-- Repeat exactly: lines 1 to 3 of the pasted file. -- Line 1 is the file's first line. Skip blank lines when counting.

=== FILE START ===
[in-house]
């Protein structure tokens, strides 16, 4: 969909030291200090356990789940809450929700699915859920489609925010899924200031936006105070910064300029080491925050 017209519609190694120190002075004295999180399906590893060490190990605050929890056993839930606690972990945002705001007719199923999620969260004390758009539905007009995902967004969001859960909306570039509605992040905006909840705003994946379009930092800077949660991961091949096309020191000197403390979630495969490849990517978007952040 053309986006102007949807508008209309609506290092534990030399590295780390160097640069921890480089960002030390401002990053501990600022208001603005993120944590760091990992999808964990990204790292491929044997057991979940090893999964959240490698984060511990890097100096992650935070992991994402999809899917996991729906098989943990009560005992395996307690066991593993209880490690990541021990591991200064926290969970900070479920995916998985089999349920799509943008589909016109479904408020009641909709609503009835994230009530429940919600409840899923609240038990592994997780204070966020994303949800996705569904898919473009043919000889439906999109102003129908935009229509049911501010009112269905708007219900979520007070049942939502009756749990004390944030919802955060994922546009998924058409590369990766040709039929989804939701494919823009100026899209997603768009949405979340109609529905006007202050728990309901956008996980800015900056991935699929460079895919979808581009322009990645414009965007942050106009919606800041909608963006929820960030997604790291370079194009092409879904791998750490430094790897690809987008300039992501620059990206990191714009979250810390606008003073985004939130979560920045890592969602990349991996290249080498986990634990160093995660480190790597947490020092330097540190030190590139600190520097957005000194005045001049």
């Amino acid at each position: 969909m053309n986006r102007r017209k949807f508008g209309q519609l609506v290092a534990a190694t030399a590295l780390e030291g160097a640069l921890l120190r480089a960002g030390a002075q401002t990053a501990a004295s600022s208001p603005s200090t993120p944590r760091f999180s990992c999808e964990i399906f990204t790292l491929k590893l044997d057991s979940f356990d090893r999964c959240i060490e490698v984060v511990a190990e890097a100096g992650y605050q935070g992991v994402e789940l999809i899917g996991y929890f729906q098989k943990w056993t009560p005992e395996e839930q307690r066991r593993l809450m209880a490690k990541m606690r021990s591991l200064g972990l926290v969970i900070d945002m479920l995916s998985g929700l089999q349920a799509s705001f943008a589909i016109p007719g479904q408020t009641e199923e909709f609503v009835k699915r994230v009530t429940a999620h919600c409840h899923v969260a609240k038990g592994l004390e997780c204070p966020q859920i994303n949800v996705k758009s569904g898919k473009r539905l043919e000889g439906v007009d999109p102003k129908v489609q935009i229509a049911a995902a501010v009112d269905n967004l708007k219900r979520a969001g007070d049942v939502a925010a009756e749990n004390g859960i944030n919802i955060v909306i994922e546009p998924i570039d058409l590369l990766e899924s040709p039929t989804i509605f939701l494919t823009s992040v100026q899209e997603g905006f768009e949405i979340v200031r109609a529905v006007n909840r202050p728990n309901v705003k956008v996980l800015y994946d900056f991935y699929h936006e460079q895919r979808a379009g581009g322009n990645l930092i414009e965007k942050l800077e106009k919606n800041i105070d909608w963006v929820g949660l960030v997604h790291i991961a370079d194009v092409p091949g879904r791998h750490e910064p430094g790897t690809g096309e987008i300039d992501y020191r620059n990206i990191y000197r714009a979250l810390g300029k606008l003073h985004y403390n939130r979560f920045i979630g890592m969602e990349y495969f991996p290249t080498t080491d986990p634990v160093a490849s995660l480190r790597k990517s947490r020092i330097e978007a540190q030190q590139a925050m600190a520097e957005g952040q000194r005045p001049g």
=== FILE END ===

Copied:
[in-house]
């Protein structure tokens, strides 16, 4: 969909030291200090356990789940809450929700699915859920489609925010899924200031936006105070910064300029080491925050 017209519609190694120190002075004295999180399906590893060490190990605050929890056993839930606690972990945002705001007719199923999620969260004390758009539905007009995902967004969001859960909306570039509605992040905006909840705003994946379009930092800077949660991961091949096309020191000197403390979630495969490849990517978007952040 053309986006102007949807508008209309609506290092534990030399590295780390160097640069921890480089960002030390401002990053501990600022208001603005993120944590760091990992999808964990990204790292491929044997057991979940090893999964959240490698984060511990890097100096992650935070992991994402999809899917996991729906098989943990009560005992395996307690066991593993209880490690990541021990591991200064926290969970900070479920995916998985089999349920799509943008589909016109479904408020009641909709609503009835994230009530429940919600409840899923609240038990592994997780204070966020994303949800996705569904898919473009043919000889439906999109102003129908935009229509049911501010009112269905708007219900979520007070049942939502009756749990004390944030919802955060994922546009998924058409590369990766040709039929989804939701494919823009100026899209997603768009949405979340109609529905006007202050728990309901956008996980800015900056991935699929460079895919979808581009322009990645414009965007942050106009919606800041909608963006929820960030997604790291370079194009092409879904791998750490430094790897690809987008300039992501620059990206990191714009979250810390606008003073985004939130979560920045890592969602990349991996290249080498986990634990160093995660480190790597947490020092330097540190030190590139600190520097957005000194005045001049």
């Amino acid at each position: 969909m053309n986006r102007r017209k949807f508008g209309q519609l609506v290092a534990a190694t030399a590295l780390e030291g160097a640069l921890l120190r480089a960002g030390a002075q401002t990053a501990a004295s600022s208001p603005s200090t993120p944590r760091f999180s990992c999808e964990i399906f990204t790292l491929k590893l044997d057991s979940f356990d090893r999964c959240i060490e490698v984060v511990a190990e890097a100096g992650y605050q935070g992991v994402e789940l999809i899917g996991y929890f729906q098989k943990w056993t009560p005992e395996e839930q307690r066991r593993l809450m209880a490690k990541m606690r021990s591991l200064g972990l926290v969970i900070d945002m479920l995916s998985g929700l089999q349920a799509s705001f943008a589909i016109p007719g479904q408020t009641e199923e909709f609503v009835k699915r994230v009530t429940a999620h919600c409840h899923v969260a609240k038990g592994l004390e997780c204070p966020q859920i994303n949800v996705k758009s569904g898919k473009r539905l043919e000889g439906v007009d999109p102003k129908v489609q935009i229509a049911a995902a501010v009112d269905n967004l708007k219900r979520a969001g007070d049942v939502a925010a009756e749990n004390g859960i944030n919802i955060v909306i994922e546009p998924i570039d058409l590369l990766e899924s040709p039929t989804i509605f939701l494919t823009s992040v100026q899209e997603g905006f768009e949405i979340v200031r109609a529905v006007n909840r202050p728990n309901v705003k956008v996980l800015y994946d900056f991935y699929h936006e460079q895919r979808a379009g581009g322009n990645l930092i414009e965007k942050l800077e106009k919606n800041i105070d909608w963006v929820g949660l960030v997604h790291i991961a370079d194009v092409p091949g879904r791998h750490e910064p430094g790897t690809g096309e987008i300039d992501y020191r620059n990206i990191y000197r714009a979250l810390g300029k606008l003073h985004y403390n939130r979560f920045i979630g890592m969602e990349y495969f991996p290249t080498t080491d986990p634990v160093a490849s995660l480190r790597k990517s947490r020092i330097e978007a540190q030190q590139a925050m600190a520097e957005g952040q000194r005045p001049g």